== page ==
Hip Varus Osteotomy (VRO)
The femur is the thigh bone. At the lower end is the knee. At the upper end is the hip. Look at figures 2, 3, & 4, above. You can see that the femur is angled and ends in a
ball shaped top (called the head). The short slanted segment below the "head" is the neck of the femur. You might call the long vertical shaft of the femur, the "body", if you like.
The round head sits in the hip socket (also called the acetabulum). The hip joint is of
two halves, the pelvic socket and the ball of the femur.
Problems of the hip can be many.
The socket can be too shallow, too large, too small, lacking proper round contour etc.
These problems of plasticity of shape are lumped in a name "dysplasia". That's another page.
In figure 2, we see a problem of the femoral neck. It is too vertical. It does not point
toward the socket sufficiently. That is called femoral neck "valgus" (or just plain valgus). The opposite of valgus is varus. In femoral varus the neck would be more horizontal.
The most common femur intervention for cerebral palsied persons, is to deal with a
dislocating hip. In that setting the hip dislocates because the hip socket is too shallow (1) and perhaps the femoral neck too vertical (2 valgus).
Cutting (tome) any bone (osteo) is called osteotomy. Osteotomy of the thigh bone just
below the neck, in order to angle the upper femur (the neck) more sharply into the socket is performed at times. The advantage is that a single operation can handle an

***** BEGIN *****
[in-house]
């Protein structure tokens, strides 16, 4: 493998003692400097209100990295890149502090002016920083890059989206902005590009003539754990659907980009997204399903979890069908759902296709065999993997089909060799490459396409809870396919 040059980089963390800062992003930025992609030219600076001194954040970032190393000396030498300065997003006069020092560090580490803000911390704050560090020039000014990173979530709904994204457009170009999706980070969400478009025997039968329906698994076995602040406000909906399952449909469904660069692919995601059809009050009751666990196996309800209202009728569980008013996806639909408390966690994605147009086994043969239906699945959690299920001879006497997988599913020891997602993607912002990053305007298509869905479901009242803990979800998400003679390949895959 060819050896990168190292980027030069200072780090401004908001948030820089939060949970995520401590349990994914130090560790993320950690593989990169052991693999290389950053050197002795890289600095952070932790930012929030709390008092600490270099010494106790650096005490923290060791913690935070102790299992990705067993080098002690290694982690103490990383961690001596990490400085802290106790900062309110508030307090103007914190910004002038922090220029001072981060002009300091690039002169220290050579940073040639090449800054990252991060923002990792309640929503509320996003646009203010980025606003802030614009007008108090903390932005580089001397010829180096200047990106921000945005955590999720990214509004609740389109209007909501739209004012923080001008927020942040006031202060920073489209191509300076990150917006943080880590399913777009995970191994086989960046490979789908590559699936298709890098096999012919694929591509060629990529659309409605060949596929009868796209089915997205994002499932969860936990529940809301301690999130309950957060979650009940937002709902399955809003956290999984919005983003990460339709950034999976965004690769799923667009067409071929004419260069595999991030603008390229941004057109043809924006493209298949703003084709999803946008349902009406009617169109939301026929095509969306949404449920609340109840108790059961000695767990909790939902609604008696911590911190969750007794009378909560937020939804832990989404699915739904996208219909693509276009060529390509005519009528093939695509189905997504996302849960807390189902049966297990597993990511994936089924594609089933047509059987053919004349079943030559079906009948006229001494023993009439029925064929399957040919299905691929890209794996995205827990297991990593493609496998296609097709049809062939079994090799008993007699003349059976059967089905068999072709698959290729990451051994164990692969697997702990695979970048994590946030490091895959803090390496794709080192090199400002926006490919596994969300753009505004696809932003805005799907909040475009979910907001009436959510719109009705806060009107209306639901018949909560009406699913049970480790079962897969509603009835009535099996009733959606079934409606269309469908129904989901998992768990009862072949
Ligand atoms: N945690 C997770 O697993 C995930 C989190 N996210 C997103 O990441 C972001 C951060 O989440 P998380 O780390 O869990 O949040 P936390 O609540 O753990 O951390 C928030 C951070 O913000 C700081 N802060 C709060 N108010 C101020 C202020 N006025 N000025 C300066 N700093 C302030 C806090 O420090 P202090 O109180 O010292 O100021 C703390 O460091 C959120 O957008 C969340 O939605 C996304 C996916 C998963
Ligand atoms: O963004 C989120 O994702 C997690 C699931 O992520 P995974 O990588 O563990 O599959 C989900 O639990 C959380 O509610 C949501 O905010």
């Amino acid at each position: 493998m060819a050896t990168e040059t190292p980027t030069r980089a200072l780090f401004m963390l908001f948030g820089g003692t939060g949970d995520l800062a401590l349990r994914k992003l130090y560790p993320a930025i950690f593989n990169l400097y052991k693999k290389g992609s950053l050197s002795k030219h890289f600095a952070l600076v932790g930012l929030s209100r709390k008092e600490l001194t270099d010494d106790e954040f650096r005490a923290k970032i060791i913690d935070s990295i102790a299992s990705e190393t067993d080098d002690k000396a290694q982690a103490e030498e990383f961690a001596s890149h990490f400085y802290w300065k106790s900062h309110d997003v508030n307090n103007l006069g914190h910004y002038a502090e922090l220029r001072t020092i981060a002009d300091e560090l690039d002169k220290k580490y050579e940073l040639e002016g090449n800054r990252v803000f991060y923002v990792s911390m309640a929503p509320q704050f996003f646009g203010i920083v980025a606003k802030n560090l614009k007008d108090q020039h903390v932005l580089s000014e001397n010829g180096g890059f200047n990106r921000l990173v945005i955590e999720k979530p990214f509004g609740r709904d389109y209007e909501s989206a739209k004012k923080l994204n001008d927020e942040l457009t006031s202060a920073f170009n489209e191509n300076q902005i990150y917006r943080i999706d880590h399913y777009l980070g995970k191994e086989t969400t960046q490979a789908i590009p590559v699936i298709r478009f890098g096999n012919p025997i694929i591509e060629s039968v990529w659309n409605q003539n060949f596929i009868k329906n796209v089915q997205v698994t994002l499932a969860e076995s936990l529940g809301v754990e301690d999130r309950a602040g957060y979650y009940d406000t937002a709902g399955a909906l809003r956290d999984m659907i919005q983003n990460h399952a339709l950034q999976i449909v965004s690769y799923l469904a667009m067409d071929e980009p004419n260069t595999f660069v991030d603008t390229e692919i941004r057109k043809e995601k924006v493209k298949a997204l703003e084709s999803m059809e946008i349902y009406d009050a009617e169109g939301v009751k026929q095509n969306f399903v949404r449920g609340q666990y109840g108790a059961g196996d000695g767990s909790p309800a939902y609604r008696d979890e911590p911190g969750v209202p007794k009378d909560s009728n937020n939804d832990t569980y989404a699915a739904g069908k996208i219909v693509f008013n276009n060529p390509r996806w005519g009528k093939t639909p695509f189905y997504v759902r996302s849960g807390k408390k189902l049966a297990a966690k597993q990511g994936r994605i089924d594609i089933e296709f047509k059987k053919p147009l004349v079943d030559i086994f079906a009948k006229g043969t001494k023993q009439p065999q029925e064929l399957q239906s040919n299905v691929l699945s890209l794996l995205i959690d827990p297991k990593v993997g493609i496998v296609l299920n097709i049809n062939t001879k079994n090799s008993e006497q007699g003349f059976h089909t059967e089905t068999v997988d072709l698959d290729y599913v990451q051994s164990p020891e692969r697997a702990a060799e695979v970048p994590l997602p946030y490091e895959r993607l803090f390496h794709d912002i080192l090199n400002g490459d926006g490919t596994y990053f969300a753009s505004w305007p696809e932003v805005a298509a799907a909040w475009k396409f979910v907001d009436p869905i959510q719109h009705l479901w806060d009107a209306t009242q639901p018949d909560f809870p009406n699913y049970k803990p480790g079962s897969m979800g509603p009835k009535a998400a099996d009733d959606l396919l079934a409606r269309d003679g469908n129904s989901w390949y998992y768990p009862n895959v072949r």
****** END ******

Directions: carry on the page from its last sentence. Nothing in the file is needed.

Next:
array of issues. Even if the femur neck angle is proper, a steeper varus angle causes muscles to pull less vertically toward the socket top edge but rather more horizontally toward the socket center.
In fact, most surgeries to produce varus are not to undo excess valgus, but rather to
produce more varus than is normal so as to offset less vertically stable sockets.
Often, in order to further stabilize or to redirect the direction of the knee below, the
reattachment of the femoral neck back to the body of the femur (with a metal plate and screws) after it has been divided is in an altered horizontal rotation (called derotation or just rotation).
The name VRO means Varus Rotational Osteotomy.
The name VDO means Varus Derotational Osteotomy
They mean about the same thing.
The disadvantage is that this femur surgery shortens the leg, makes it strangely wide at
the hip, and causes the leg to track oddly between sitting posture to standing. Bone healing (to standing time) is about 8-12 weeks. A hip metal 'nail' (a specialized angled
metal plate and screw affair) is needed to hold the two pieces of divided femur together until bone healing and takes over. The "nail" is removed about one year later. Loss of position is not
rare, requiring potential revision surgery.
Muscle operations are often performed at the same time. Most VROs require a body
cast that includes the legs (spica cast).
Anteversion is when the femoral head+neck point too forward relative to the direction
of the knee. This is the strongest argument for VRO type surgery.